|No. 48 West 10th in 2011, with the still-standing livery stable next door that caused Sarah Charlotte Clarke great annoyance|
Around the time of the Civil War the owners of No. 48 West 10th decided to renovate their out-of-date home. Stylish, paneled double entrance doors were added, the parlor floor windows were extended, the delicate Federal ironwork was replaced with heavier, more robust Victorian railings and a bracketed cornice was installed.
Most impressive, a fashionable mansard roof was added, bringing the structure up-to-the-minute in taste. Later, in the last quarter of the century, the lintel over the doorway was replaced with a modern late Victorian design.
It was around this time, in 1880, that Dr. Eben M. Flagg lived here with his wife Minnie. The doctor ran his practice from the first floor; the parlor used as the waiting room. It was the scene of an unfortunate incident when Mrs. Aimee Howard arrived to have a dental procedure performed. She brought with her an expensive umbrella with a carved, ebony handle.
After five hours in the dentist chair, Mrs. Howard prepared to leave, only to find her umbrella was gone. Minnie Eban casually explained that her friend, Mrs. Stewart had taken it because it had begun raining while she visited to bring Mrs. Eban tickets to the bal de l’opera. She provided Mrs. Howard a spare umbrella.
A week later, when Mrs. Howard returned to pay her bill, she inquired about her umbrella. “Oh, it’s been stolen,” lamented the dentist’s wife.
A scene ensued.
Mrs. Howard commenced legal proceedings and the press became involved. All parties appeared in court while, in the meantime, Mrs. Flagg penned an advertisement offering a $10 reward.
Mysteriously, on March 13, a boy knocked on the door of No. 48 around 6:00 in the evening delivering a parcel that “a man had just given him.” The boy said the man had given him 25 cents and directions to deliver the umbrella to Dr. Flagg. The case was dropped. And Dr. Flagg undoubtedly lost a patient.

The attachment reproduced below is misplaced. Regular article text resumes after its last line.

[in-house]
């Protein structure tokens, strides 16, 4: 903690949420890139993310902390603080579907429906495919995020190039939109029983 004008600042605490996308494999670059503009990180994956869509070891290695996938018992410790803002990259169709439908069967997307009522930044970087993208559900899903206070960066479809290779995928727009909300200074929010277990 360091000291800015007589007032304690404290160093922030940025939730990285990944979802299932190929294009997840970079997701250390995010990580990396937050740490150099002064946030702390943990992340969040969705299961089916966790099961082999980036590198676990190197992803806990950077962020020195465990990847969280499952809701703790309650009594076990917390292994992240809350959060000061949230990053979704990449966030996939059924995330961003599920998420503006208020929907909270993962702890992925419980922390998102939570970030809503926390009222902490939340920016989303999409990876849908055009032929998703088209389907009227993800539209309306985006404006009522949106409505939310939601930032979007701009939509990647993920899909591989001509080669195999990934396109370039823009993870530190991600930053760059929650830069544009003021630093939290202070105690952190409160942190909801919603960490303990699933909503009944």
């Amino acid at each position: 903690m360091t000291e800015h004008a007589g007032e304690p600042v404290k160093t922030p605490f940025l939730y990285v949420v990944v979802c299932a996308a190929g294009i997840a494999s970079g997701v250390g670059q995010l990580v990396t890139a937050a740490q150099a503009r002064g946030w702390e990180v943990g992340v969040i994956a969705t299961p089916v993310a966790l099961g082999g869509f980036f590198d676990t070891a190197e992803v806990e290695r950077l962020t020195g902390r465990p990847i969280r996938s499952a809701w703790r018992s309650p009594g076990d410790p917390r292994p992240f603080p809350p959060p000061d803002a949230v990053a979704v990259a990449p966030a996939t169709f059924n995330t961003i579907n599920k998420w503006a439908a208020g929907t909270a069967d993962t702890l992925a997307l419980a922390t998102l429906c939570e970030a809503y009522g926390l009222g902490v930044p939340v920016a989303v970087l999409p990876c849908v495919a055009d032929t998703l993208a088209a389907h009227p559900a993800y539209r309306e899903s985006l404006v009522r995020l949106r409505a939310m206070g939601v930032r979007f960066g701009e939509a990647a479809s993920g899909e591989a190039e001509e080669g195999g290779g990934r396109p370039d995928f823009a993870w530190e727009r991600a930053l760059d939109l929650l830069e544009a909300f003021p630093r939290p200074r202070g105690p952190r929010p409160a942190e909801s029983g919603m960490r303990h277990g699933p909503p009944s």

Despite the rather high-tone residents of the block, a livery and boarding stables was erected next door to the doctor’s home in 1863 by Moses Devoe – despite limitations on the property that “no nuisance should ever be maintained on the lot.”
In 1887 it had become an annoyance to Sarah Charlotte Clarke who lived on the opposite side.
“She says that it is full of rats and cockroaches all the year round and that in Summer flies by the trillion breed there; that foul stenches are generated there and fast men congregate there,” reported The New York Times.
“The rats and the cockroaches and the flies in Summer are very, very neighborly,” the newspaper went on, “and so are the stenches which do not at all resemble the perfumes of Araby…The flies make the sweet afternoon sleep of Summer impossible, and pack the milk pitcher so full that in a few minutes after it is placed on the table the milk overflows and the puddle on the cloth is at once dried up by a new lot of flies.”
Worse, Mrs. Clarke admitted, were the fast men who sat around the sidewalk smoking cigars and “do not confine their wickedness to the stable.” She complained that they flirt with the servants and even “make eyes” at her. She sued Moses Devoe for $15,000 for the injuries the stable had done to her.
In 1901 the house was home to Japanese landscape painter Kikishi Yama, perhaps the sole Japanese landscape artist in the country who worked in oils. Mr. Yama maintained his studio across the street at No. 51, according to The New York Tribune.
By 1927 Romeyn Park Benjamin, the brother-in-law of Enrico Caruso was living here. He died in the house, aged 46, on December 7, 1939.
Perhaps no period in the long history of the house is more intriguing than when Marguerite Pumpelly Smyth lived here. A follower of the Eastern guru ‘Abdu’l-Baha, Marguerite (who called herself Daisy) had many long-term guests who were also involved in the spiritual movement. The house was a famous meeting place for people of all races and religions and “fireside meetings” were nearly constant. Upon entering the door, one often heard the guru’s voice in a spontaneous chant he had recorded in 1912. ‘Abdu’l-Baha personally blessed each room of the house.
Juliet Thompson, a cult figure of the movement, moved in. She would often entertain the author Kahlil Gibran who lived at No. 51 West 10th where Kikishi Yama had had his studio. The author would invite Thompson to his studio where he would read aloud the last chapter of whatever book he was writing.
By the late 1940s Daisy Smythe, Juliet Thompson and the colorful troupe of spiritual residents had moved on. Dr. Dimitri Marianoff , the son-in-law of Albert Einstein, was here in 1950 and by 1954 it was the home of Frank M. Didisheim and his wife, who annually turned the small rear garden into a free, modern sculpture exhibition for about a week at a time.
Divided into apartments, one family per floor, in 1962, No. 48 West 10th Street is a remarkable house with an equally remarkable past.
non-credited photographs were taken by the author